Standard monetary policy is about setting short-term nominal interest rates. Most macroeconomic models assume that inflation is sticky (constant) in the short run and by moving nominal interest rate the central bank is actually setting the real interest rate and by doing so influencing spending (consumption and investment) decisions. Of course, these spending decisions might depend on long-term interest rates and therefore we also need to understand how short-term interest rates affect both nominal long-term rates and inflation over a longer horizon (where we cannot assume that inflation is constant).
We can use this logic to think about the most recent quantitative easing policies announced by the Fed. That’s what Mark Thoma does very well today in his blog. One issue that I am missing in his analysis is how we think about real interest rates (not just nominal) in the current context. This is very much related to the defense that some Fed officials have done over the last hours of their policies. For example, in his interview with the WSJ, Janet Yellen argues that QEII (the next round of quantitative easing) is not intended to raise inflation. That the Fed is happy with an inflation rate below but close to 2%.
I understand the importance of having a “low and stable” inflation target but we need to keep in mind that these targets should be interpreted in a medium-term framework, we are not asking the central bank to deliver a constant 2% inflation every month, quarter or year. And given that the Fed has refused to adopt a formal inflation target to keep its flexibility to set inflation on a short-term basis, why do they seem so obsessed with ensuring that inflation always stays at or below 2%? Even the ECB that is some times seen as putting too much emphasis on inflation has let the Euro inflation rate go above 2% during many of the months it has been in existence, so a little flexibility above 2% in the communications of the Fed might not hurt.
We can also think about what all this implies for real interest rates, by asking: what should the level for real interest rates be given current economic conditions? We know that with short-term rates at zero (and they cannot go lower)sending a strong message about inflation being below 2% sets a floor for how low real interest rates can go (the floor is -2%). Estimates of what the appropriate real interest rate is in the current situation (which tend to be made within the context of a Taylor rule) vary but some suggest that real interest rates might need to be even lower than that [By the way, I find this related post by Krugman very useful to understand the logic behind negative real interest rates].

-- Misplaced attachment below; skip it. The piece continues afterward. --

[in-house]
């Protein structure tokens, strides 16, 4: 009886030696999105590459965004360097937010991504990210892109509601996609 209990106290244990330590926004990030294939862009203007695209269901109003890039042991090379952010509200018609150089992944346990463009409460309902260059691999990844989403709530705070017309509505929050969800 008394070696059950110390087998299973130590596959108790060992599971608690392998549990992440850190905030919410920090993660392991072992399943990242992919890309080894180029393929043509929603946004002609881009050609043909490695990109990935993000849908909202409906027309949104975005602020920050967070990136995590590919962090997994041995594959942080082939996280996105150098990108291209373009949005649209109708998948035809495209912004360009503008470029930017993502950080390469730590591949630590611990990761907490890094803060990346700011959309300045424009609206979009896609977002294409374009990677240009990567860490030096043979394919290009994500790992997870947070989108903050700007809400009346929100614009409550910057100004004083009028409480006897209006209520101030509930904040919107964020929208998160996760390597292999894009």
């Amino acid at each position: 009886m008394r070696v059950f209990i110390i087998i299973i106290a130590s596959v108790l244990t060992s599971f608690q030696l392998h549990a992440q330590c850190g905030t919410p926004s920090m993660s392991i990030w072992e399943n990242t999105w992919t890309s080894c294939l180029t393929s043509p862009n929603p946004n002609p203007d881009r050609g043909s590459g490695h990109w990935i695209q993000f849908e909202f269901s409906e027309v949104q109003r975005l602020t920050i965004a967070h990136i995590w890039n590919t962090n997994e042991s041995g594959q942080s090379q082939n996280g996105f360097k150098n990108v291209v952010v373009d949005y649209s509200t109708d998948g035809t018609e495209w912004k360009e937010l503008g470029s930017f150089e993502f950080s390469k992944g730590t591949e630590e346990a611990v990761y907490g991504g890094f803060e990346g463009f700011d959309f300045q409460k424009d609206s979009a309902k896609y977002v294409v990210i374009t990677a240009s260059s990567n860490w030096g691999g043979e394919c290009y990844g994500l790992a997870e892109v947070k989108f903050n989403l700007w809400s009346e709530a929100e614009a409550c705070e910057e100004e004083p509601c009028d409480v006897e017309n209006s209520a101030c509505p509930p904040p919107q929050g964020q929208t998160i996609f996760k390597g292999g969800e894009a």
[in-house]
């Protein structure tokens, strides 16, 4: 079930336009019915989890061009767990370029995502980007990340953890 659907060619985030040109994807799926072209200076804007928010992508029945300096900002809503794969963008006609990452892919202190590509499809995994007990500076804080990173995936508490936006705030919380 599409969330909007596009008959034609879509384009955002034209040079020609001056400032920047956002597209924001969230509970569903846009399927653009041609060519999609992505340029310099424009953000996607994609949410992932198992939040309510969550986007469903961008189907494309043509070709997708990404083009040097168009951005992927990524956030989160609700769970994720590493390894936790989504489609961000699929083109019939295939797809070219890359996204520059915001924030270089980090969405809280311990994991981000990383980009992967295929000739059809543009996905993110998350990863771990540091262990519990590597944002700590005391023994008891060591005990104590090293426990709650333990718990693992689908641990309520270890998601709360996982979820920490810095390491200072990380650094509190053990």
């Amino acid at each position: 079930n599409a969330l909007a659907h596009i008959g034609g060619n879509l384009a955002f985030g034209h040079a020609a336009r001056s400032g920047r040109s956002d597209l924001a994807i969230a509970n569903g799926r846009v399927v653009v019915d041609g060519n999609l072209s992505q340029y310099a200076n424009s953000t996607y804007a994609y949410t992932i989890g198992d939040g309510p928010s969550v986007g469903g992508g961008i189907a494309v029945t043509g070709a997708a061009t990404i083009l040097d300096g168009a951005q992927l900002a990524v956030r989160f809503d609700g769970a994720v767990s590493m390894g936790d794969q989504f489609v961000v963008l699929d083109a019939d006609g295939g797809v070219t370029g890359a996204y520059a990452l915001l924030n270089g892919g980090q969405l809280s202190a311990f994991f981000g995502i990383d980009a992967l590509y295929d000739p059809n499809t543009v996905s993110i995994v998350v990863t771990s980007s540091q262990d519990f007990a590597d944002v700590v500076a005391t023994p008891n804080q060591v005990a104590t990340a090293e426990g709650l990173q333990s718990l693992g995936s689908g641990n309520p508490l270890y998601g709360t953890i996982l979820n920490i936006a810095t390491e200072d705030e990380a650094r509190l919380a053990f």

In addition, we have the issue of the dynamics of expectations and actual inflation. It might be that Fed officials by sending a very strong message about not wanting to increase the inflation rate above 2% will keep inflation expectations low and actual inflation remains significantly lower than the 2% “target”. My guess is that their conservatism when it comes to inflation is the results of the strong criticisms that they have received (both at home and abroad), which has sent them into a defensive position where they need to reassure everyone that their current policies are not about raising inflation. But this might not be optimal, while anchoring long-term expectations of inflation around a low target is reasonable, there is nothing wrong in admitting that one of the goals of the current policy is to ensure that inflation stops falling and that we go back towards 2% or even higher in the short-term.